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Coronavirus: Some nurses still do not have appropriate PPE

OTTAWA – When news of the first cases of COVID-19 began to crop up in Canada in early 2020, Linda Silas was one of the first to sound the alarm about the lack of proper personal protective equipment for healthcare workers.

As early indications showed the virus was spreading through droplets that settled on surfaces, Silas, president of the Canadian Federation of Nurses, urged health officials to learn lessons from the 2003 SARS epidemic and to take the highest level of precaution.

Now she knows she was right – the virus is suspended in the air – but she is still desperate for more protective equipment for nurses two years later.

Regional unions across the country are reporting that nurses who have requested tight-fit respirators still cannot get them in some cases, although the Omicron variant is much more transmissible than previous variants.

The shortage of healthy nurses to deal with the massive surge in the Omicron variant has meant hospitals and other healthcare facilities have deployed nurses with confirmed cases of COVID-19, and some are still not being offered. appropriate masks, she said.

“These vulnerable patients could have COVID positive staff treating them, and without the proper PPE it’s just dangerous,” she said.

Canada’s Chief Public Health Officer, Dr. Theresa Tam, describes the spread of COVID-19 as a cloud of smoke rising from a person’s mouth and nose. She and other doctors have suggested that the public use more effective masks to protect themselves.

Silas said that often in places such as immunization clinics, members of the public appear to be better equipped with the proper protective equipment than health workers.

“It’s a mishmash, and it’s a fight,” Silas said in an interview with The Canadian Press. “In long-term care it’s a real fight, in community care it’s a real fight and in acute care it depends on where you work.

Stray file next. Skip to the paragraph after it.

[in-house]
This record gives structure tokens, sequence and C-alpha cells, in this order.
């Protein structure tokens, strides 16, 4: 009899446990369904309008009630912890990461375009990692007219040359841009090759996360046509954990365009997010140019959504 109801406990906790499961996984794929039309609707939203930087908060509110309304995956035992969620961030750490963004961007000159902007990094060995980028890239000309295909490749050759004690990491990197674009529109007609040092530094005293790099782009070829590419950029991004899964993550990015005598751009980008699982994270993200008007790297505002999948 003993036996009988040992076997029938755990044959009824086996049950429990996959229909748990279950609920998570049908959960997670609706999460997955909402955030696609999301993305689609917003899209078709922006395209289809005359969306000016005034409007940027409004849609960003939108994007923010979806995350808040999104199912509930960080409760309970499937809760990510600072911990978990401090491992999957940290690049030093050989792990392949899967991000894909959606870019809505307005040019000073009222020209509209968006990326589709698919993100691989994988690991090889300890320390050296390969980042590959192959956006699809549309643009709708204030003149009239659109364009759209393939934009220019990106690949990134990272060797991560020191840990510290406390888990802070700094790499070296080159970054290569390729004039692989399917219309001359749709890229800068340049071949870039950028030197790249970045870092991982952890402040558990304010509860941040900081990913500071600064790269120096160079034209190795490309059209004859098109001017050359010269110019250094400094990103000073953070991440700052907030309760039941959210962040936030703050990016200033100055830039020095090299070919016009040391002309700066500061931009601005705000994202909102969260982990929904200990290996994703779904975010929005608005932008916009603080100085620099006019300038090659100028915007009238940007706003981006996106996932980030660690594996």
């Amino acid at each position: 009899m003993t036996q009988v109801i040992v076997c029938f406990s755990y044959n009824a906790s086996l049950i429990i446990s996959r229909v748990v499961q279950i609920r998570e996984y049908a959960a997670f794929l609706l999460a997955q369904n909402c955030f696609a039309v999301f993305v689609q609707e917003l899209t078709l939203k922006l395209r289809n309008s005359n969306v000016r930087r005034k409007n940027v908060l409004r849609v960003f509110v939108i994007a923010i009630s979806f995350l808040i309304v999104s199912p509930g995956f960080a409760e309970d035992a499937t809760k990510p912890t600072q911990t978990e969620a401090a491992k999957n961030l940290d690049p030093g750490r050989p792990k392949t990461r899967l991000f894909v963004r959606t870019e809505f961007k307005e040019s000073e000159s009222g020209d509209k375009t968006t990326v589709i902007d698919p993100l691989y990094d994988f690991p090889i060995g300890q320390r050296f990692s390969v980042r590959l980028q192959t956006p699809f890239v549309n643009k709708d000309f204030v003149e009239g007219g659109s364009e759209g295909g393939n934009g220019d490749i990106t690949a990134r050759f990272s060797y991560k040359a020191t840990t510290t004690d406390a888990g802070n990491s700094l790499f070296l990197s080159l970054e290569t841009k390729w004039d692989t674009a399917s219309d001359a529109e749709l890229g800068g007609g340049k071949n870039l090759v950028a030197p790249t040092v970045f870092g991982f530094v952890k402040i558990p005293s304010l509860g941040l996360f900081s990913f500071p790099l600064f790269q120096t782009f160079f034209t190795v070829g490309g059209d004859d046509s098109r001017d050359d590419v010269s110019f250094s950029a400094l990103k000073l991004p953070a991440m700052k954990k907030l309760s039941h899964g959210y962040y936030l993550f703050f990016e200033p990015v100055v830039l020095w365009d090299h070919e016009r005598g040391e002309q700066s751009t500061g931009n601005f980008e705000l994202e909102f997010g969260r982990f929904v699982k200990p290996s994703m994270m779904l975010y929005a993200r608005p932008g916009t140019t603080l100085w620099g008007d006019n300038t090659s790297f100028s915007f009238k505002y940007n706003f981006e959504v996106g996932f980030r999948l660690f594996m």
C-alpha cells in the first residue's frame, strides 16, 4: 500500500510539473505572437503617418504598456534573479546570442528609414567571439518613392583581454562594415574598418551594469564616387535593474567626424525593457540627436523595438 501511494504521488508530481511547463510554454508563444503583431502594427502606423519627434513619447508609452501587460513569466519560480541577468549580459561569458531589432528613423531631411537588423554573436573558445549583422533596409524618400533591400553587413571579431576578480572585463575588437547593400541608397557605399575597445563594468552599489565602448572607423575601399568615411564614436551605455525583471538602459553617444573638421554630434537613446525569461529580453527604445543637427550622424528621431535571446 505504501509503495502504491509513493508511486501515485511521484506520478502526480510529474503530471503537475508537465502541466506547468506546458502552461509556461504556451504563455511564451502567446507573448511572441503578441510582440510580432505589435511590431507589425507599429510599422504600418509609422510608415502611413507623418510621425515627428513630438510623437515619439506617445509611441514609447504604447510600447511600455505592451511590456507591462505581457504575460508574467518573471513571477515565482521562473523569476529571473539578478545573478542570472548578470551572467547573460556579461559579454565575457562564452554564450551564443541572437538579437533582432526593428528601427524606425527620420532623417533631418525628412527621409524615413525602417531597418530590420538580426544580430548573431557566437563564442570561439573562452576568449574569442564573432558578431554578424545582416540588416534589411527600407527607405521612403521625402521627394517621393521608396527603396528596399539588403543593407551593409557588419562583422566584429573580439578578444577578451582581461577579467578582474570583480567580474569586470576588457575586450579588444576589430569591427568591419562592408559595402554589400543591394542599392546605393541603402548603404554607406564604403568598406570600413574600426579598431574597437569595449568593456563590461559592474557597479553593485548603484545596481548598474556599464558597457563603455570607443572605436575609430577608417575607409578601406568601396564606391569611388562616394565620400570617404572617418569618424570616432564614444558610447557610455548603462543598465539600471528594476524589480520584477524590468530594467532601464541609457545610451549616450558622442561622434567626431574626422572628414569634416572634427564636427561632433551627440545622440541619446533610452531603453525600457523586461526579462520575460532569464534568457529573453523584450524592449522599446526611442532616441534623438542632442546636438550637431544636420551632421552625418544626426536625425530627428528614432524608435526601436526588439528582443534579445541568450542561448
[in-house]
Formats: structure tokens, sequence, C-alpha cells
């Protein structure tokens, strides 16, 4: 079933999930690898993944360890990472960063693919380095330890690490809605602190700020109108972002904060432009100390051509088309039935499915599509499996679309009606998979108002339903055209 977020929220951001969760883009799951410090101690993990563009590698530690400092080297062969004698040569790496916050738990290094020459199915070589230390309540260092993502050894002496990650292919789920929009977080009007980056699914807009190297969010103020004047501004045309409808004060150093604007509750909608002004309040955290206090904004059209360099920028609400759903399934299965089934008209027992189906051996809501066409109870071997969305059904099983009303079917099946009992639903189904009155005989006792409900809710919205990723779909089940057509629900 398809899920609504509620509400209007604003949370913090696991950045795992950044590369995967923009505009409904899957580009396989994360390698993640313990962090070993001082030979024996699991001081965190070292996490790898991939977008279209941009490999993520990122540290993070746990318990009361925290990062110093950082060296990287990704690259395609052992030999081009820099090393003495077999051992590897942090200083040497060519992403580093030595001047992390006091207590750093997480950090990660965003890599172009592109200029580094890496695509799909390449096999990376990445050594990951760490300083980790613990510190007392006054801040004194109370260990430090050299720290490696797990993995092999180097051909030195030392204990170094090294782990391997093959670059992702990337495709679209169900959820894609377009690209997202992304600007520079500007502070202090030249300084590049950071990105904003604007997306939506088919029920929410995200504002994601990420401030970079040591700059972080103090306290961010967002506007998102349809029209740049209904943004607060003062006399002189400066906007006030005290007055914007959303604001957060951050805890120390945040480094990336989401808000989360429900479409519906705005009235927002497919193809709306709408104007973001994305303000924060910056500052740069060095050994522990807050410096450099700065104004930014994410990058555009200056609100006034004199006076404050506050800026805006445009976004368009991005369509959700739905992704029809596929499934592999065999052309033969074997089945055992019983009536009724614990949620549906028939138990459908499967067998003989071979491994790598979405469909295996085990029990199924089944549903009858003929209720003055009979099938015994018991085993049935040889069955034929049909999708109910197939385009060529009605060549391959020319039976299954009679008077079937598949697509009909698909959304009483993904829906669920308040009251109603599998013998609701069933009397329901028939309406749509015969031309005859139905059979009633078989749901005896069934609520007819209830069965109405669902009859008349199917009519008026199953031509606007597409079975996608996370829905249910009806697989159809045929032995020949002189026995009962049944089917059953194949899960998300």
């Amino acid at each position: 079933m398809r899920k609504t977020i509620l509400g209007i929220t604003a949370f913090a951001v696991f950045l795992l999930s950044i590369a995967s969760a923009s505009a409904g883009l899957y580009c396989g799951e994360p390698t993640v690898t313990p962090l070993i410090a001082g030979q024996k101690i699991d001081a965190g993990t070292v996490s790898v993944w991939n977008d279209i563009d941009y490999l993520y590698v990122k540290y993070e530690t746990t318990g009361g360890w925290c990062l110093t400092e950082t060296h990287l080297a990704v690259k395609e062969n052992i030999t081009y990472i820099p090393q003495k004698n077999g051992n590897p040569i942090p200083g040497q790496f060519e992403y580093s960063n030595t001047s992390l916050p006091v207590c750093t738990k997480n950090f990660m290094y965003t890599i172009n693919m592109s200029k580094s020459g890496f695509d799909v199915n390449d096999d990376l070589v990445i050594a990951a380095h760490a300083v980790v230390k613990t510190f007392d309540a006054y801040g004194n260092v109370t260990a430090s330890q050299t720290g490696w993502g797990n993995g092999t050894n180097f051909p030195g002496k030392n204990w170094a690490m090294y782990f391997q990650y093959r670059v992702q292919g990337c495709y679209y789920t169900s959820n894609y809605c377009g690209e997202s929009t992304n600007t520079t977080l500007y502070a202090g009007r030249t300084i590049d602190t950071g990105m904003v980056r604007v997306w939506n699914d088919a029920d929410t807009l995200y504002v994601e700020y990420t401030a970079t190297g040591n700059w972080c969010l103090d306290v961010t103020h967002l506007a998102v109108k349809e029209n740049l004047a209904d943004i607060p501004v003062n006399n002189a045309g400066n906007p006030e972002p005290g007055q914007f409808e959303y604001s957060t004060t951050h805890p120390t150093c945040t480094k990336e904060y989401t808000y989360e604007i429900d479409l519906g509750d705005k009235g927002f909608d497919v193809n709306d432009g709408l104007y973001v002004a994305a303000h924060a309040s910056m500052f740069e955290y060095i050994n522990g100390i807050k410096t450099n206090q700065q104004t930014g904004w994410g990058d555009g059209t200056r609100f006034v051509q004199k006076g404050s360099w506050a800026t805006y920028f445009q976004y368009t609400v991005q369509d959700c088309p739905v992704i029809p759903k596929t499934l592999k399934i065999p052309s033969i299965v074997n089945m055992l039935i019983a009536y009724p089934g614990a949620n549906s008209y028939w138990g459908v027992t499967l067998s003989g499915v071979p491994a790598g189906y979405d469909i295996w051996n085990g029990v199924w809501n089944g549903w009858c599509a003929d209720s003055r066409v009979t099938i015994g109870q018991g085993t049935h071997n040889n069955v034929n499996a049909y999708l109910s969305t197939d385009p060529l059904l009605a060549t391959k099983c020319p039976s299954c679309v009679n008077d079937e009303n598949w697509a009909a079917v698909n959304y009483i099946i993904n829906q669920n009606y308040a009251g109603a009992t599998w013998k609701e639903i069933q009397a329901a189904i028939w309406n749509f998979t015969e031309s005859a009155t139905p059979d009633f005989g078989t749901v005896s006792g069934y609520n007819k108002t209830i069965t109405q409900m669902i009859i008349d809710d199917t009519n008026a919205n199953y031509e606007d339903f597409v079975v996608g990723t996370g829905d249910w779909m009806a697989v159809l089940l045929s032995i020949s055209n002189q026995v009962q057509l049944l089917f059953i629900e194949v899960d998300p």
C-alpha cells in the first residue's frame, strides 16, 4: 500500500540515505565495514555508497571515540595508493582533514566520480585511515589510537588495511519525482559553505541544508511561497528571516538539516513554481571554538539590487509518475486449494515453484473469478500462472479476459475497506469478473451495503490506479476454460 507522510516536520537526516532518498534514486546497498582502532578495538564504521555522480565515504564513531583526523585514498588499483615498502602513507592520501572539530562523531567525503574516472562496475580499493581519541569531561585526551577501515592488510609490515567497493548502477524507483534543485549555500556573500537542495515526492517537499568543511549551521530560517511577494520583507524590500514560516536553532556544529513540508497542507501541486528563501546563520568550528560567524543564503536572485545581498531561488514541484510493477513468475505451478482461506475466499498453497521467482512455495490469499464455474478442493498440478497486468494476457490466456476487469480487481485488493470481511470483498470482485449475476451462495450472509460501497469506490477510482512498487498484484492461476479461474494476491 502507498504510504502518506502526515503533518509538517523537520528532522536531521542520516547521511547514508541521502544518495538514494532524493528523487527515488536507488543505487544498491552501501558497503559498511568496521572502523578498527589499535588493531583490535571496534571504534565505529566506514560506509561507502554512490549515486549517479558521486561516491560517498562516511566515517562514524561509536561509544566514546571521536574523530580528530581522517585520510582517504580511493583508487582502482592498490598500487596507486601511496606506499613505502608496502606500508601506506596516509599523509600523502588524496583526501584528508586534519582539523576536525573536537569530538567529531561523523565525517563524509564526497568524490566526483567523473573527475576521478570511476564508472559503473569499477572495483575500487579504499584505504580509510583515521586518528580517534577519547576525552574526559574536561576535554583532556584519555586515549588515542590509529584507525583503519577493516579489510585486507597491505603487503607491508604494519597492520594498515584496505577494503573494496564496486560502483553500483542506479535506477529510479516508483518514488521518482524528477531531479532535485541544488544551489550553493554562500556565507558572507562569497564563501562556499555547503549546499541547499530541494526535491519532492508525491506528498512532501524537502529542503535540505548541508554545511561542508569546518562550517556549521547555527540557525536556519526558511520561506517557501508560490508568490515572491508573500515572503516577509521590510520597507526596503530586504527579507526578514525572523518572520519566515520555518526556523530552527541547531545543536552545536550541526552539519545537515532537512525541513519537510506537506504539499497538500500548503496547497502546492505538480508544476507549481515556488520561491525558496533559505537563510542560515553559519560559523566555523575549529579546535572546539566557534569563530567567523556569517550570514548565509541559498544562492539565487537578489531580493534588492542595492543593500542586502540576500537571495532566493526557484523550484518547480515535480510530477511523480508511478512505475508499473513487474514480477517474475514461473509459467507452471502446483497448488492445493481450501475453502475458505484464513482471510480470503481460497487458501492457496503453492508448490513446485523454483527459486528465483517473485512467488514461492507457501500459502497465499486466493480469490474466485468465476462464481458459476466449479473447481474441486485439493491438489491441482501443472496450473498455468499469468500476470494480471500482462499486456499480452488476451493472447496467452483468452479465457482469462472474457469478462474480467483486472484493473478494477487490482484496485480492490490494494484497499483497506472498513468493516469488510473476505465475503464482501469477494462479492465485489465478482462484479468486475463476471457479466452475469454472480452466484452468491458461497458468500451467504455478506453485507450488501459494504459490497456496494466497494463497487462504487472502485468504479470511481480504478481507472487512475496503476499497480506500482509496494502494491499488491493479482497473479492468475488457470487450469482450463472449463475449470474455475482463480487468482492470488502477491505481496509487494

Different hospitals seem to take different approaches when it comes to providing PPE to nurses, which doesn’t make sense, she said, “because science is science.”

Canada’s supply chain is likely to blame, said Anne Snowdon, a professor at the University of Windsor, a registered nurse who studies health systems and supply chains.

“The problem has always been the supply chain. The result of the limitations of our supply chain is that we cannot access these protection products which are so important in terms of reducing the risk of transmitting this virus to our workforce, and also to our patients ” Snowdon said in an interview with The Canadian Press.

The limited supply of PPE was perhaps more understandable at the start of the pandemic, but critics like Silas wonder how Canada could still find itself in a similar predicament in many parts of the healthcare system.

The answer, Snowdon said, is that the infrastructure was so bad to begin with.

“We build the bridges we drive over,” she said.

In other sectors, such as construction, essential workers would not be in the same situation, Silas said, because they would have the right to refuse to work in unsafe conditions.

But health workers cannot do the same without the ethical guilt of abandoning patients. It’s the same guilt that drives nurses to work 16- to 24-hour shifts or take on large patient loads, she said.

“It is this ethical guilt that hangs over health workers.”

This report by The Canadian Press was first published on January 14, 2022.